Monday, March 28, 2011

Seeing Double


I'd love to get an explanation of why so many Parisian street corners sport duplicate street signs.  Here the old sign appears up top, the newer one, which includes information about the person for whom the street was named, appears below.  Was a new law passing requiring the new signs to be posted lower?  Is it impossible to remove the old one without damaging the building?  Inquring minds want to know.

8 comments:

Mary Kay said...

I’m starting to think that there should be an entire book on streets and street signs in Paris. During a walking tour last week, our guide pointed out the shortest street in Paris, Rue Henri de Jouvenel, that has three signs on it (two for one half of the street and one for other half). Talk about confusing!

A google search for “double street signs Paris” gives this answer to your question: Streets in Paris are often seen with two nameplates, one on top of the other, sometimes because the name of the street has changed, sometimes simply because the older nameplate has not been removed.
Source: http://commons.wikimedia.org/wiki/Category:Double_street_signs_in_Paris

Wikimedia also shows pictures of quite a few streets with two signs.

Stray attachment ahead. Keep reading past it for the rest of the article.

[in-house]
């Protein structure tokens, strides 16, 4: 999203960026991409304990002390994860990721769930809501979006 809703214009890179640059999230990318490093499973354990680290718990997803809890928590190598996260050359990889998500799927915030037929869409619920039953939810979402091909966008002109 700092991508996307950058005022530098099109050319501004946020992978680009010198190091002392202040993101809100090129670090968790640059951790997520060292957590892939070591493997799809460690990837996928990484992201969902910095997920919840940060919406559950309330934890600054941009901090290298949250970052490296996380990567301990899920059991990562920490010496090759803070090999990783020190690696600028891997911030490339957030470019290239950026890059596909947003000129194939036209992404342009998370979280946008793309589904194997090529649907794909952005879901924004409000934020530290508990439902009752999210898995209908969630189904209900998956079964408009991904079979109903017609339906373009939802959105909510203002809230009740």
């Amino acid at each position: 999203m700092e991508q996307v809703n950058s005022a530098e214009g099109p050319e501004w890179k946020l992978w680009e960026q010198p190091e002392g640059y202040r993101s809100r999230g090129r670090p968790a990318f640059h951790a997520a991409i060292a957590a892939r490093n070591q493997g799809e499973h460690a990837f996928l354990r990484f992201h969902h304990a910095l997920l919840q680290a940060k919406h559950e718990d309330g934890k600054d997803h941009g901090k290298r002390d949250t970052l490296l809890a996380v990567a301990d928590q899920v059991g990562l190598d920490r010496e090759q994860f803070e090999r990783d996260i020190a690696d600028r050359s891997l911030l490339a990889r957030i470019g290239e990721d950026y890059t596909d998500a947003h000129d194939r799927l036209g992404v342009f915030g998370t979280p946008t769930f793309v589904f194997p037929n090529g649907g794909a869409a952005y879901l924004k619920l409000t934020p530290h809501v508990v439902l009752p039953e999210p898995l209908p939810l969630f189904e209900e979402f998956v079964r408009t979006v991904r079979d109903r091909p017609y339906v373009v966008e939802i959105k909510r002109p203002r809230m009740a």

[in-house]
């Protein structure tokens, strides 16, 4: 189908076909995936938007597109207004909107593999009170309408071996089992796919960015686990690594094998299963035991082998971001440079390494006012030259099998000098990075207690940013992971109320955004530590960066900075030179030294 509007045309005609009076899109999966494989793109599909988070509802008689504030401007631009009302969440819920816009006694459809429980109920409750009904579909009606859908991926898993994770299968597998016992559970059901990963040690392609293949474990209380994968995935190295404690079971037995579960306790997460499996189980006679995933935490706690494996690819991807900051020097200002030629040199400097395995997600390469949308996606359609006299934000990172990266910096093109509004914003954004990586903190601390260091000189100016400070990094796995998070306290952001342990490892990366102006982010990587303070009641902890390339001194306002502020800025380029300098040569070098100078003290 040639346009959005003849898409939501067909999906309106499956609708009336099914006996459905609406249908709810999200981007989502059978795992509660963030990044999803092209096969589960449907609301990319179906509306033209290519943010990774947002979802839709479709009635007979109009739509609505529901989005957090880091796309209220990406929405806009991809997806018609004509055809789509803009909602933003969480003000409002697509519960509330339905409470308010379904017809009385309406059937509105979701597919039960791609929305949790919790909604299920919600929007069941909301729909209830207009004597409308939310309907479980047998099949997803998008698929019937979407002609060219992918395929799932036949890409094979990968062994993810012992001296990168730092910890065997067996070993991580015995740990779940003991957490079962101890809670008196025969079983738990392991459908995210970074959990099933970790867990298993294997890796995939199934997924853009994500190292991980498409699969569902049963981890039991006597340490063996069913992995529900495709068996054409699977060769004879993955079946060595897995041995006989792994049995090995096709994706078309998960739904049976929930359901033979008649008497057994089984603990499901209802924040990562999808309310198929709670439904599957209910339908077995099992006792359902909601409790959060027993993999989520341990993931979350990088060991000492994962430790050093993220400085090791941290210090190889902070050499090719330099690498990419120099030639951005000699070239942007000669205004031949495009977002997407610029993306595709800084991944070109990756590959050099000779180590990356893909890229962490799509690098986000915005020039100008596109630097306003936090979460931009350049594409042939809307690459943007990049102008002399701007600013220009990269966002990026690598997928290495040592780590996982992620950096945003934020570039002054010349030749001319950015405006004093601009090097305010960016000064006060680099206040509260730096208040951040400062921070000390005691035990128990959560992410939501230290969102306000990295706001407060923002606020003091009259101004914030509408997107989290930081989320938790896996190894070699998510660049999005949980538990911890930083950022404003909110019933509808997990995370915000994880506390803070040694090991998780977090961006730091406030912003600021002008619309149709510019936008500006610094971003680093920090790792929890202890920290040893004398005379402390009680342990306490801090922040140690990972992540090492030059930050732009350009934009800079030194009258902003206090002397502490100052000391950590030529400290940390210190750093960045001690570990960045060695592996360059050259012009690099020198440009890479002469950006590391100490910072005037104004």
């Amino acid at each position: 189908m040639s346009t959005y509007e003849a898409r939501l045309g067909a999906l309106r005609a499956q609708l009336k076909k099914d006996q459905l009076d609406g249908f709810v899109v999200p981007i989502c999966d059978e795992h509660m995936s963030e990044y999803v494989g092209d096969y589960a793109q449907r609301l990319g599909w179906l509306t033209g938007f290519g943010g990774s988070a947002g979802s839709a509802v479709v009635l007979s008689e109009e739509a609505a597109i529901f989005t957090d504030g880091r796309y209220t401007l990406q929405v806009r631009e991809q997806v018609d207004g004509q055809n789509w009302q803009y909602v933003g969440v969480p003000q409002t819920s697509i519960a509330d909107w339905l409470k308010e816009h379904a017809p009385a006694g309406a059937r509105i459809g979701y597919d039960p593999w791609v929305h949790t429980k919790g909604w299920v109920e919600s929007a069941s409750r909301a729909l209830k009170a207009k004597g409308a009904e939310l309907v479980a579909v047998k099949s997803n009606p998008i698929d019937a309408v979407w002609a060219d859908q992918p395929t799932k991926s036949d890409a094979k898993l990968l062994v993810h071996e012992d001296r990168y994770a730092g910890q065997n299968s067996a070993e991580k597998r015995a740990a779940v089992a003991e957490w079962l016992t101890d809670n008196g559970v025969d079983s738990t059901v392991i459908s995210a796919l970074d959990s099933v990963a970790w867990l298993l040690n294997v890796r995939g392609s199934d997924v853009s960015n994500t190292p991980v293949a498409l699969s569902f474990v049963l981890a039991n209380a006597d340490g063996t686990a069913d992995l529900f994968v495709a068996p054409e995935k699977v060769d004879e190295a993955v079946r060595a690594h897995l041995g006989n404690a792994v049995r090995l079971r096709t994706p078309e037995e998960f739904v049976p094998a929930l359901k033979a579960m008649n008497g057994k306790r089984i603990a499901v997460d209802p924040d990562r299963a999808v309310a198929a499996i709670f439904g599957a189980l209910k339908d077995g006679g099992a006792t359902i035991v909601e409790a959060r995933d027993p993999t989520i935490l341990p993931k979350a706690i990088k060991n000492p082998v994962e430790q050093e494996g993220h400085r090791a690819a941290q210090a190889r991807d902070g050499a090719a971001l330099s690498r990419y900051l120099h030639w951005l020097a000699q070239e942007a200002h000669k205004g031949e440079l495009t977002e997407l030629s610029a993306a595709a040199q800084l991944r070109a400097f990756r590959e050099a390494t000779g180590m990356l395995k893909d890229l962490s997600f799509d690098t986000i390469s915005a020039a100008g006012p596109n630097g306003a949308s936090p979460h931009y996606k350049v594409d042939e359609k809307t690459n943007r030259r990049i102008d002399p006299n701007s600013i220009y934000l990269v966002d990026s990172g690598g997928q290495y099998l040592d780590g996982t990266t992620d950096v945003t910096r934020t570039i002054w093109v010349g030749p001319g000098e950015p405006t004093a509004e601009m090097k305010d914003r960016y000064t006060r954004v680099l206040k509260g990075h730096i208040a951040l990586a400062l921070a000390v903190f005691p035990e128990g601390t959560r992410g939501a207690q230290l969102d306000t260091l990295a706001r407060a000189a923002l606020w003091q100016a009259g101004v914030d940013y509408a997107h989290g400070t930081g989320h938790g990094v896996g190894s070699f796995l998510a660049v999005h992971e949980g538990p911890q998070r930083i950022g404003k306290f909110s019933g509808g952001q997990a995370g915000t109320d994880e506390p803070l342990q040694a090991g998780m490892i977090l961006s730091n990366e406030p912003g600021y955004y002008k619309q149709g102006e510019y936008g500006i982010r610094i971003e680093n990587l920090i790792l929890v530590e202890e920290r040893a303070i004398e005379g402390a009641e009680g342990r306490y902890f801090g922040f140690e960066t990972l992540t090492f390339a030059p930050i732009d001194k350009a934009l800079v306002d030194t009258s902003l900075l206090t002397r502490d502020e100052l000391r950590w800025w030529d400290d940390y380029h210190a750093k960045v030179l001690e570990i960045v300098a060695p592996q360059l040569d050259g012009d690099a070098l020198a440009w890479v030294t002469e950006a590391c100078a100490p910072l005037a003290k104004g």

Thanks for your earlier post about two street signs that have caught my attention, Rue des Mauvaises Garcons and Rue du Chat qui Pêche.

Mary Kay said...

Sorry to take up more space in your comment section, but here's a link for an interesting article on the history of street signs in Paris.

http://www.ruavista.com/street.htm

Anne said...

Thanks for the info, Mary Kay!

Harriet said...

Sometimes when walking, the signs are up so high I have trouble reading them; lower signs welcome. Perhaps drivers can see the higher ones better?

If they are going to add new signs, I am in agreement to leave the original signage in place.

Starman said...

I would suggest that no one told the guy putting up the new sign, to take down the old sign.

Mary Kay said...

It seems that I was wrong about the shortest street in Paris.

Here’s more info from the official website for the city:
The longest street: Rue de Vaugirard (6th and 15th arrondissements): 4.36 km.
The shortest street: Rue Degrés (2nd arrondissement): 5.75 m.
The narrowest street: Rue du Chat-qui-Pêche (5th arrondissement): 1.80 m.
The broadest street: Avenue Foch (16th arrondissement): 120 m.
The steepest: Rue Gasnier-Guy (20th arrondissement): 17.4%.
Lowest point on a public street: 30.5 m (corner of the Rue Leblanc and Rue Saint-Charles, 15th arrondissement).
Highest point: 148.45 m (40, Rue du Télégraphe, 20th arrondissement).

And if you want to know even more about the history of a specific street in Paris, you can check the following website. Unfortunately, it’s only in French. http://www.v2asp.paris.fr/commun/v2asp/v2/nomenclature_voies/

Elizabeth said...

I wondered the same thing.

Happy Homemaker UK said...

I hadn't noticed it - but I'm sure I will next time. Good noticing :) Inquiring minds want to know...

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